The Malta Chamber’s newly formed Employment Agencies Business Section has come out against the levying of fees from candidates looking for employment, issuing a statement strongly condemning the practice and calling for better law enforcement in the sector, which is currently “sorely lacking”.
The statement comes as fresh debate has been sparked in Malta as Bolt CEO Sebastian Ripard was removed from his position as CEO of TXF Tech, which runs the tax hailing and food delivery platform in Malta – following disagreements with company shareholders, reportedly including around the company’s handling of recruitment agencies.
In comments cited by local media after his resignation he explained, “one of the aspects I disagreed with was the handling of the recruitment agency issue”.
As is acknowledged by the Malta Chamber, cases have been identified where candidates are being charged fees to secure employment, a practice which it describes as abusive and as diluting the good work carried out by numerous law-abiding operators.
The Malta Chamber’s business section called on the relevant authorities to better resource the Department of Industrial and Employment Relations to enable it to step up enforcement, to investigate such alleged abusive practices, to issue an updated list of licensed agencies and to ensure public transparency with the most up-to-date information.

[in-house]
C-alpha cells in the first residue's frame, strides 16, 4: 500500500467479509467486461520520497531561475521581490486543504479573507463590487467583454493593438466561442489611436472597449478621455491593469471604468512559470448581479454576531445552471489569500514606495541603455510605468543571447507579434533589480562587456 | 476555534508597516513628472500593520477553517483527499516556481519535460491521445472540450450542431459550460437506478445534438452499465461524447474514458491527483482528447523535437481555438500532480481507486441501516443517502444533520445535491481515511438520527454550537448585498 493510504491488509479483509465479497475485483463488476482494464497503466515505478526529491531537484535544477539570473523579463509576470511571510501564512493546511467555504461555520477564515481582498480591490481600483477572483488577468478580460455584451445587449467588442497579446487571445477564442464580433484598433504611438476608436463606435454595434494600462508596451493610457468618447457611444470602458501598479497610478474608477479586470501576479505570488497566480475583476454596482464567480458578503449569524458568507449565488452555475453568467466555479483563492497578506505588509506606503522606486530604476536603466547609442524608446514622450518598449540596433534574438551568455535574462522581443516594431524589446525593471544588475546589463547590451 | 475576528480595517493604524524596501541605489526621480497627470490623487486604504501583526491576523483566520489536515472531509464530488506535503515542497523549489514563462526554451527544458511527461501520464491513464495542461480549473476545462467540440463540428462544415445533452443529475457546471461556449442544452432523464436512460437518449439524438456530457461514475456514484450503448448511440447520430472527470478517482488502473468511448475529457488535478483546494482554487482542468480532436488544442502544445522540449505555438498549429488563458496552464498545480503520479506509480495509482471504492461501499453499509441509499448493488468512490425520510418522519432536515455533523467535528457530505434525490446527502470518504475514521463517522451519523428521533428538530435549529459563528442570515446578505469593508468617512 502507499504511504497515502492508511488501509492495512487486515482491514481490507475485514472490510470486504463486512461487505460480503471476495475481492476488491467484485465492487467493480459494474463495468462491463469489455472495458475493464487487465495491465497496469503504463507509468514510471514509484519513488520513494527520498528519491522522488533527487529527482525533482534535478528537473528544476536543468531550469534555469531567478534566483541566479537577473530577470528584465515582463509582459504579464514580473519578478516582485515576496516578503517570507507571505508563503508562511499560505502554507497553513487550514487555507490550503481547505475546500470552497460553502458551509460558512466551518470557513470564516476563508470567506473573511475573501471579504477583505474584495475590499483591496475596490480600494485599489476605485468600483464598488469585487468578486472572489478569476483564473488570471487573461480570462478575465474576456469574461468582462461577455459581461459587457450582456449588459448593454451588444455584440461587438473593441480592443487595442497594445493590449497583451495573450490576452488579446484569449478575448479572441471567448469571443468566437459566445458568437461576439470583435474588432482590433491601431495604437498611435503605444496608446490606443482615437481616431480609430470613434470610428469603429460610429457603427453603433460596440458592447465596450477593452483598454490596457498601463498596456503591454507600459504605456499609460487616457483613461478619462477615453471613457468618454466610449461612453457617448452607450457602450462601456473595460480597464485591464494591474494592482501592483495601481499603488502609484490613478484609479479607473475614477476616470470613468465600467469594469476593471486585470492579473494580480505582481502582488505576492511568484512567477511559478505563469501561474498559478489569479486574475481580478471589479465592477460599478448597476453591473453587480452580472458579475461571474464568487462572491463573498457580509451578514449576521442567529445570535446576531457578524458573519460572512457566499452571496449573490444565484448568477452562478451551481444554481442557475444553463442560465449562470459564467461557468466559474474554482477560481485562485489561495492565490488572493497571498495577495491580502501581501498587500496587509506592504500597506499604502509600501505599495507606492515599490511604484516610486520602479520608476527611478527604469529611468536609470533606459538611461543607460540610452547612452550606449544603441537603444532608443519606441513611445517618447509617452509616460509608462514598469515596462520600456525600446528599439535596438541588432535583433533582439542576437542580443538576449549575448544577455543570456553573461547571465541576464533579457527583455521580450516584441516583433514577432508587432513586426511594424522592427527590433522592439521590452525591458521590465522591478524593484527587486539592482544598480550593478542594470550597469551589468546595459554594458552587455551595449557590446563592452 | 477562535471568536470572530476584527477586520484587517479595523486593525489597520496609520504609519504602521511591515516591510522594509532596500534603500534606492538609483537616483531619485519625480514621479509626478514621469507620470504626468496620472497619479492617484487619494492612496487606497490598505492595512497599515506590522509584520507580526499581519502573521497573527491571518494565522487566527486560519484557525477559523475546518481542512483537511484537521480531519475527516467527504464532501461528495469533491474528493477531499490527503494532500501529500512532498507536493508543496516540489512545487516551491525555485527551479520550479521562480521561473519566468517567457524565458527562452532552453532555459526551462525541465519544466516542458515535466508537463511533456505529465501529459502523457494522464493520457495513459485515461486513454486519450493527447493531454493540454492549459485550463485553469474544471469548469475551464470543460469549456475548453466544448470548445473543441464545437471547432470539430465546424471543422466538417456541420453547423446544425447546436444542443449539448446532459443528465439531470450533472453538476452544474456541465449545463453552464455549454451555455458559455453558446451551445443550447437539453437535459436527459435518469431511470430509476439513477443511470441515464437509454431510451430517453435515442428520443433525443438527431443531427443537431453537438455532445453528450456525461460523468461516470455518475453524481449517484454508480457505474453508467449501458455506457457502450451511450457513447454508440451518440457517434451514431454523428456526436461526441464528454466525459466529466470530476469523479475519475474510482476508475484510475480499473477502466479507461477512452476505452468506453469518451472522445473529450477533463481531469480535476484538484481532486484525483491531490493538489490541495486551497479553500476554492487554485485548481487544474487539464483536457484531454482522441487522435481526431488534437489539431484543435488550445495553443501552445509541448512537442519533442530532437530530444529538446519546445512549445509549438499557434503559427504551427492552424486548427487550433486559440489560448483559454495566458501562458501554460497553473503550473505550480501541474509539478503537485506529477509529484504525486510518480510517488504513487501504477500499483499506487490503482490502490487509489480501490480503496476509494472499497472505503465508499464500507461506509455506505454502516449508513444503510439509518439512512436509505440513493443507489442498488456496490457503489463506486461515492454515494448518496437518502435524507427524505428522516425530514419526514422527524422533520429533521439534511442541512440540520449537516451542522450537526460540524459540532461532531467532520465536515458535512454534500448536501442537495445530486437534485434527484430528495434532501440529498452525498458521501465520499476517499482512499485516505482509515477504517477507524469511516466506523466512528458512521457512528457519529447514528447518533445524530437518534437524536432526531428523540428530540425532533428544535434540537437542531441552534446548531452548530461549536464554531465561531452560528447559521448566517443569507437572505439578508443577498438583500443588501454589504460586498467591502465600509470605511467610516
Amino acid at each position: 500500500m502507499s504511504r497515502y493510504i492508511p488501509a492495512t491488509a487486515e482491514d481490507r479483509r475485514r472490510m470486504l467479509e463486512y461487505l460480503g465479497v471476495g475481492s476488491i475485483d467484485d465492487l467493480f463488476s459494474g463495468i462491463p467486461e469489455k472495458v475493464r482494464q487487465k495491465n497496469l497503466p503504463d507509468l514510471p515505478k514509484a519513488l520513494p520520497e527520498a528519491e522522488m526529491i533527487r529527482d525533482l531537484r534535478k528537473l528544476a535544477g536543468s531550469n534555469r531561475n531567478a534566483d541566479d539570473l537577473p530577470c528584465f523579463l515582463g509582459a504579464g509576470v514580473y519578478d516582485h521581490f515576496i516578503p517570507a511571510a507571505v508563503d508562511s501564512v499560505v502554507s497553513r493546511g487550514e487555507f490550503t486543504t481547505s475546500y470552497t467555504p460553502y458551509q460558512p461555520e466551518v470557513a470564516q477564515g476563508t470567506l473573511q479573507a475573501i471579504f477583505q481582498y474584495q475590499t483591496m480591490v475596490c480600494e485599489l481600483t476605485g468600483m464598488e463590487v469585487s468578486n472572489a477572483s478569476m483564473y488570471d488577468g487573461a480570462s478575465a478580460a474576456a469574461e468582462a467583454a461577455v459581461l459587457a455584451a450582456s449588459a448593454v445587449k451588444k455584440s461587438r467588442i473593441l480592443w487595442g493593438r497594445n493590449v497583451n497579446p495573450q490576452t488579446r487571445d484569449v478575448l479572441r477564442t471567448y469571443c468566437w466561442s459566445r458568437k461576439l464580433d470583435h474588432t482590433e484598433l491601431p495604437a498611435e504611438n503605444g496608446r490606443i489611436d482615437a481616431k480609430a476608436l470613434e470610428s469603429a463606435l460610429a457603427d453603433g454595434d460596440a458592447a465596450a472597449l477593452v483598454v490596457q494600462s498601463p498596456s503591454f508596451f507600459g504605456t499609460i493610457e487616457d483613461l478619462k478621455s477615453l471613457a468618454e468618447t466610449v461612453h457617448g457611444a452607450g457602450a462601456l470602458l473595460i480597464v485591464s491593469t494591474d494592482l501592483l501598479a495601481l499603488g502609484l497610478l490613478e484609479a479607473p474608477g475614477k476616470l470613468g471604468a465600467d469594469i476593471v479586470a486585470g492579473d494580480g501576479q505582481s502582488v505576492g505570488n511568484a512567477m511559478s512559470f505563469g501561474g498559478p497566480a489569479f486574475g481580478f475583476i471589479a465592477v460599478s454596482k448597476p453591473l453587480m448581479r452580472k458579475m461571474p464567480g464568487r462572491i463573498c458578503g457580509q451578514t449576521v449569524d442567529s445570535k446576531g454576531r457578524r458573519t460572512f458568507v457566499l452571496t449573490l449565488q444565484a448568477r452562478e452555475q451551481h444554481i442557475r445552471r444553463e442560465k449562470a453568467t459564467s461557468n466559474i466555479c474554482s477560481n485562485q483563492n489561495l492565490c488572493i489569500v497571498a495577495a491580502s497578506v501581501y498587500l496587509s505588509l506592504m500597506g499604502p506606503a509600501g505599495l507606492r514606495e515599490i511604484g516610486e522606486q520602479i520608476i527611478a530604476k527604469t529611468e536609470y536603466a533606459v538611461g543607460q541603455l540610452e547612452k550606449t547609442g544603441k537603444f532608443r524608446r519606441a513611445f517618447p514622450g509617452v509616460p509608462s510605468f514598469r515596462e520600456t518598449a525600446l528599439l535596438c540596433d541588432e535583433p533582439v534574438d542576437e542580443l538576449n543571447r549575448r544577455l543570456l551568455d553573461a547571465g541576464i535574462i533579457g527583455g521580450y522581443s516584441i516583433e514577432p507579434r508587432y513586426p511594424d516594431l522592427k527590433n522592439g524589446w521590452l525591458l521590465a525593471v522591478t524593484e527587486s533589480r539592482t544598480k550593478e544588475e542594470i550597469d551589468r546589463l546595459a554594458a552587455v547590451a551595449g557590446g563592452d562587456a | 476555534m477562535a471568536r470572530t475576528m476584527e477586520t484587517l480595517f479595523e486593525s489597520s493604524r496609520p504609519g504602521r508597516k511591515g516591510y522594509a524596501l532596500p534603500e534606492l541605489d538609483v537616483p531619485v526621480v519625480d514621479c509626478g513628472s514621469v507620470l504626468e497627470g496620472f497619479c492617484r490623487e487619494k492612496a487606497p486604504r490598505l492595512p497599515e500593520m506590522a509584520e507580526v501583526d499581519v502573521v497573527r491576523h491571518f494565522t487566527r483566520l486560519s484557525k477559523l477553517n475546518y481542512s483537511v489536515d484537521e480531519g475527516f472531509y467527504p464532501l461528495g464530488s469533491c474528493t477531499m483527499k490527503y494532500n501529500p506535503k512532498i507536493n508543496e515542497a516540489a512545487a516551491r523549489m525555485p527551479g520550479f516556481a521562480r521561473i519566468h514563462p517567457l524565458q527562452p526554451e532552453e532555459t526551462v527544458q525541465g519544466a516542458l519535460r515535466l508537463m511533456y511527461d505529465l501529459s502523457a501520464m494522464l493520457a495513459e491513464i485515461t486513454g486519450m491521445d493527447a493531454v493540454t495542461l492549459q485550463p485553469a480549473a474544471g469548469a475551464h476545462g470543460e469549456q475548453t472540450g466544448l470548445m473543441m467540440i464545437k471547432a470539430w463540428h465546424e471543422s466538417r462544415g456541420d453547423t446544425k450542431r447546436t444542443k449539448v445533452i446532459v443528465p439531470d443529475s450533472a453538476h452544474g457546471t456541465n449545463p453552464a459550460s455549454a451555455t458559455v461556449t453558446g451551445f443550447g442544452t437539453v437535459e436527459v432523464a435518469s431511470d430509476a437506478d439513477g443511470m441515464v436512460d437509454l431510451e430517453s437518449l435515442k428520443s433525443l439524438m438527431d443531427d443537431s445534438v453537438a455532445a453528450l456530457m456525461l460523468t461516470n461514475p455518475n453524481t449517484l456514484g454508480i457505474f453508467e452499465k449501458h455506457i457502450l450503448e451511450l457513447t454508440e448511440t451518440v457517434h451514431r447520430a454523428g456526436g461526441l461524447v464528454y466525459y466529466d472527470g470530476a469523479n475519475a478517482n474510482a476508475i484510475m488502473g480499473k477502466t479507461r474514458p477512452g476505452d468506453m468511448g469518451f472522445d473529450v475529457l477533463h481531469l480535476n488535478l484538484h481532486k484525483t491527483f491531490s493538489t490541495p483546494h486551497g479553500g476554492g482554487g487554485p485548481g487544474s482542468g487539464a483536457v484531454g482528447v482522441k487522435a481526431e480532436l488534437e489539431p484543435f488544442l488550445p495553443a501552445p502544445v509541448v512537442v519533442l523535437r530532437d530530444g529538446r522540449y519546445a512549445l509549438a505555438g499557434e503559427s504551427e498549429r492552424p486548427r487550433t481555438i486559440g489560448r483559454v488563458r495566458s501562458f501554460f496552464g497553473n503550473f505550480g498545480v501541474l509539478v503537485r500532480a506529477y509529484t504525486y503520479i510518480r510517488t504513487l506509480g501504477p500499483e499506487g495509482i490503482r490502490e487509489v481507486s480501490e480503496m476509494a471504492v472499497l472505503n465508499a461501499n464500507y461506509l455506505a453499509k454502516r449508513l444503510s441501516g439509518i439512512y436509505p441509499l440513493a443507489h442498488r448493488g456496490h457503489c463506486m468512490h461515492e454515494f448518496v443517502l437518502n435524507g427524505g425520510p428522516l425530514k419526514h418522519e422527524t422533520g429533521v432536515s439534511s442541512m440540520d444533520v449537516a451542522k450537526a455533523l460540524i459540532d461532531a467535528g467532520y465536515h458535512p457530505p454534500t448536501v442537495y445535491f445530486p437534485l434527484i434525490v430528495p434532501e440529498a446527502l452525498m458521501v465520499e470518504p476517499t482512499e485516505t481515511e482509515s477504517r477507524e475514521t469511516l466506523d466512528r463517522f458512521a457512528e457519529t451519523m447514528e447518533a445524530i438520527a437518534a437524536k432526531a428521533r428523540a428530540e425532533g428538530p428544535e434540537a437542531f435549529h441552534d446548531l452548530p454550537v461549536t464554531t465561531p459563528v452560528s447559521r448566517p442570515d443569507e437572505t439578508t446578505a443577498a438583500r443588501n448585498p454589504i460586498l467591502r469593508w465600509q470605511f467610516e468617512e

According to the Malta Chamber, Section 8e of the law “clearly states” that the Director of Labour may refuse an application for a licence or revoke a licence if an agency charged any fees or demanded any payment from applicants for employment but that law enforcement in the area is “sorely lacking”.
The Chamber’s objective, it said, is to ensure a level playing field in the market and an upgrade in the quality of service delivered to employers and job seekers.
Working conditions of so-called gig workers have come under fire both in Malta and abroad in recent months, as several jurisdictions have pondered introducing reforms to protect app-based drivers and couriers.
Earlier this year, Times of Malta revealed there are over 1,200 self-employed courier and driver contracts that contravene Maltese law on third-country nationals not being self-employed. At the time, it was reported that Malta’s employment agencies would be roped in to ensure contracts were redrafted.
In comments to BusinessNow.mt, the CEO of food delivery company Time To Eat slammed the employment practices of some courier companies, saying they take advantage of employees and “use human beings as slave labour”.
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